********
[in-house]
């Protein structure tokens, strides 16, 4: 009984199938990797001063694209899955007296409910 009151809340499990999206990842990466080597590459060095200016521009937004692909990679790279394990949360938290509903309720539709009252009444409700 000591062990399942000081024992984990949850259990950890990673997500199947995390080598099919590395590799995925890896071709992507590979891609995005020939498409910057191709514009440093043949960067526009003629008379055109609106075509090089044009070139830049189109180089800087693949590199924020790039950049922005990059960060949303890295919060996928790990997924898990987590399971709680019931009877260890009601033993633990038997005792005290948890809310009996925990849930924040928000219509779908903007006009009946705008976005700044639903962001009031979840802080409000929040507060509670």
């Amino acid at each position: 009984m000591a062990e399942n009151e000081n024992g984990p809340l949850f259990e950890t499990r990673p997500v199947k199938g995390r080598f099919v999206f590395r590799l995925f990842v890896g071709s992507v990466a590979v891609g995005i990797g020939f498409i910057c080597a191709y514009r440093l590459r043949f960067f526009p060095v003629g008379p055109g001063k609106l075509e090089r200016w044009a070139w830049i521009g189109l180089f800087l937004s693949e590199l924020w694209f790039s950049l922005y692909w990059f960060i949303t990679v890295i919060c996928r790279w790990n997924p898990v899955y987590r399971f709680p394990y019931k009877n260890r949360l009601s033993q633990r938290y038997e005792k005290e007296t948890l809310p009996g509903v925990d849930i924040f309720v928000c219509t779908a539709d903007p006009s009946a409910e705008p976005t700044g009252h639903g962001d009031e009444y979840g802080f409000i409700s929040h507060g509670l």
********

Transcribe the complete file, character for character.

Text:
[in-house]
């Protein structure tokens, strides 16, 4: 009984199938990797001063694209899955007296409910 009151809340499990999206990842990466080597590459060095200016521009937004692909990679790279394990949360938290509903309720539709009252009444409700 000591062990399942000081024992984990949850259990950890990673997500199947995390080598099919590395590799995925890896071709992507590979891609995005020939498409910057191709514009440093043949960067526009003629008379055109609106075509090089044009070139830049189109180089800087693949590199924020790039950049922005990059960060949303890295919060996928790990997924898990987590399971709680019931009877260890009601033993633990038997005792005290948890809310009996925990849930924040928000219509779908903007006009009946705008976005700044639903962001009031979840802080409000929040507060509670």
């Amino acid at each position: 009984m000591a062990e399942n009151e000081n024992g984990p809340l949850f259990e950890t499990r990673p997500v199947k199938g995390r080598f099919v999206f590395r590799l995925f990842v890896g071709s992507v990466a590979v891609g995005i990797g020939f498409i910057c080597a191709y514009r440093l590459r043949f960067f526009p060095v003629g008379p055109g001063k609106l075509e090089r200016w044009a070139w830049i521009g189109l180089f800087l937004s693949e590199l924020w694209f790039s950049l922005y692909w990059f960060i949303t990679v890295i919060c996928r790279w790990n997924p898990v899955y987590r399971f709680p394990y019931k009877n260890r949360l009601s033993q633990r938290y038997e005792k005290e007296t948890l809310p009996g509903v925990d849930i924040f309720v928000c219509t779908a539709d903007p006009s009946a409910e705008p976005t700044g009252h639903g962001d009031e009444y979840g802080f409000i409700s929040h507060g509670l």